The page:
Sixty years later: Emsland still without wildfowl?

Helmut Kruckenberg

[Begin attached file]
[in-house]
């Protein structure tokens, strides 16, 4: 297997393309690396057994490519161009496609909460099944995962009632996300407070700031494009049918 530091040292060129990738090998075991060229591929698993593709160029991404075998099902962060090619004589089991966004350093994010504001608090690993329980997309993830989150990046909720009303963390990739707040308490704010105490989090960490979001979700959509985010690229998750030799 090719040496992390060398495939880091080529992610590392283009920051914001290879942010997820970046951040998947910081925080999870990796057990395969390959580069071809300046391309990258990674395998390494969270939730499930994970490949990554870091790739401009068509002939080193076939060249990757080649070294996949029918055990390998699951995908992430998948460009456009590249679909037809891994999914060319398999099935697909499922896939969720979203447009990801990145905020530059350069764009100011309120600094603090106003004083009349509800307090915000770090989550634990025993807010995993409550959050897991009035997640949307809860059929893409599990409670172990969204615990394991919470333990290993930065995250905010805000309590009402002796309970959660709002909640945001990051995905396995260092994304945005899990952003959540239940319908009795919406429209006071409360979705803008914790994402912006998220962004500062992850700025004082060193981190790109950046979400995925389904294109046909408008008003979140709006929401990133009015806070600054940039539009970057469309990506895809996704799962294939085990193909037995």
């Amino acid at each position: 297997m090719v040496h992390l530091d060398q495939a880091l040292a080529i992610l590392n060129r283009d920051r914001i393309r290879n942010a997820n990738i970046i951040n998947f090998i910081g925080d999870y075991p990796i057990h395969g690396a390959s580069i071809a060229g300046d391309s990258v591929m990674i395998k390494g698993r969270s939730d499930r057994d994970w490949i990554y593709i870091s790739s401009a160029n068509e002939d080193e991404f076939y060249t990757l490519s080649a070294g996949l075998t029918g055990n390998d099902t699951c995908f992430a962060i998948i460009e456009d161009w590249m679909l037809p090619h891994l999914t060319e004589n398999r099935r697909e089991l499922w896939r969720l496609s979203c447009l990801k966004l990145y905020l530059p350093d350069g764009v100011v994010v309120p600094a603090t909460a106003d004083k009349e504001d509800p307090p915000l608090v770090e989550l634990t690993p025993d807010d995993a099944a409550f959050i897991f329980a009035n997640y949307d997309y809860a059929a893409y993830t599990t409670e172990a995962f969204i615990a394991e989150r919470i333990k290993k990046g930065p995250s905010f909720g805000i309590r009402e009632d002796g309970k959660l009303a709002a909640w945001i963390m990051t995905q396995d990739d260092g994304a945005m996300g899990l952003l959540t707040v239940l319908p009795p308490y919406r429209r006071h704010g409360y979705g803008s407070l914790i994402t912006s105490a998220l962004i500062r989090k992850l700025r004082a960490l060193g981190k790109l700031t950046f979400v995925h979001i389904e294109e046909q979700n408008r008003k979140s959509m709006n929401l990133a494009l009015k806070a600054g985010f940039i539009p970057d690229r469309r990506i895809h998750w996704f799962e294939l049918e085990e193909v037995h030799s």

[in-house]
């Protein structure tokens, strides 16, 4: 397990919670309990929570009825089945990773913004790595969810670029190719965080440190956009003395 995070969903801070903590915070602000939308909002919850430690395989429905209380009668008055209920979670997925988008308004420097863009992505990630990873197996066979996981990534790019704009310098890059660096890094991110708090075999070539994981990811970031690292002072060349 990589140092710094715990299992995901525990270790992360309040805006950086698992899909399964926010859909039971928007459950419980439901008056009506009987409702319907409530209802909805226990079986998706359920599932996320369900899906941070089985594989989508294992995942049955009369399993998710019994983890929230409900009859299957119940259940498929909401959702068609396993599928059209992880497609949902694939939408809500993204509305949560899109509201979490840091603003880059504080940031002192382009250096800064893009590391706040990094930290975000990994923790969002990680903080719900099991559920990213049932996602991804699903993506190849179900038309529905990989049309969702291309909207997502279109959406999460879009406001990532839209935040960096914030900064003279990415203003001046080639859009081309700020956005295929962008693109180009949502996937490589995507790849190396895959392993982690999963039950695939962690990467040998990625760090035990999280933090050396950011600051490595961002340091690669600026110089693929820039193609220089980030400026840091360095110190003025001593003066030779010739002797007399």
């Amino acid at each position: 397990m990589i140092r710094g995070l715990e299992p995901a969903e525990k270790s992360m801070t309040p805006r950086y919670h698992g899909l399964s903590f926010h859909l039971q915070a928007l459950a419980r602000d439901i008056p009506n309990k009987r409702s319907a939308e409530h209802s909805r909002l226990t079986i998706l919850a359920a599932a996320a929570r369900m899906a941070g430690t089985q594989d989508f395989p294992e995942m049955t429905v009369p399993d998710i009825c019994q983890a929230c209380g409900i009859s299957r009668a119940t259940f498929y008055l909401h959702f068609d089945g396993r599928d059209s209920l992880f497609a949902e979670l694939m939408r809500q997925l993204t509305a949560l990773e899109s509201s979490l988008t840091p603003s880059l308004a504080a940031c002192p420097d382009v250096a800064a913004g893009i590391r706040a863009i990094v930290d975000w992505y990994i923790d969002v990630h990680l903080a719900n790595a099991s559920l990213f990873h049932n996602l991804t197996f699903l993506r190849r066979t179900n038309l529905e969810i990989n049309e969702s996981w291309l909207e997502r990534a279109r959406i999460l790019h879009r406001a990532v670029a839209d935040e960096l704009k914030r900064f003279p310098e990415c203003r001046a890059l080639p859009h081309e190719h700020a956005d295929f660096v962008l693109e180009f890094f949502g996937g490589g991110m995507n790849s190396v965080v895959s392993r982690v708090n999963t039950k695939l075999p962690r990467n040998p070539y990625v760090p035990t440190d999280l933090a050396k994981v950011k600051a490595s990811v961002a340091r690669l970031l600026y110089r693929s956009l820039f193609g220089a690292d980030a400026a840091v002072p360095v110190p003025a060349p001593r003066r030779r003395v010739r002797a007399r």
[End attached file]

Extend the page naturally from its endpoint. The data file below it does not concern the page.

After the Second World War, G.L. Atkinson-Willes was stationed as an army officer in northwest Germany, where he studied waterbirds in the vicinity of Leer. On returning to the UK, he published a report about his observations at the Emsland (Atkinson-Willes 1961), having been deeply impressed not only by the birds but also by the scenery, and in his paper he made a call for the preservation of this threatened landscape and its avifauna. Sixty years later, weekly monitoring of waterbirds carried out in winters 2012/13–2019/20 provides an opportunity to verify whether his fears at that time were justified. In fact, during the second half of the 20th century the area largely lost its importance for wintering waterbirds, but when two flood polders were established in the late 1990s the area revived. Although not recapturing its pre-war significance, it is now once more of international importance for Greater White-fronted Geese Anser albifrons, Greylag Geese A. anser and Barnacle Geese Branta leucopsis, as well as for Bewick’s Swans Cygnus columbianus bewickii. For a further 13 species, including Ruff Philomachus pugnax, Great White Egret Egretta alba, Pink-footed Goose Anser brachyrhynchus and some duck species, the lowlands achieve national importance levels. Whilst the data in Atkinson-Willes’ publication were rather vague, it is evident that, although no longer the large-scale waterbird Eldorado of earlier times which he reported, nevertheless, the Emsland has regained importance for waterbirds during the last 20 years.

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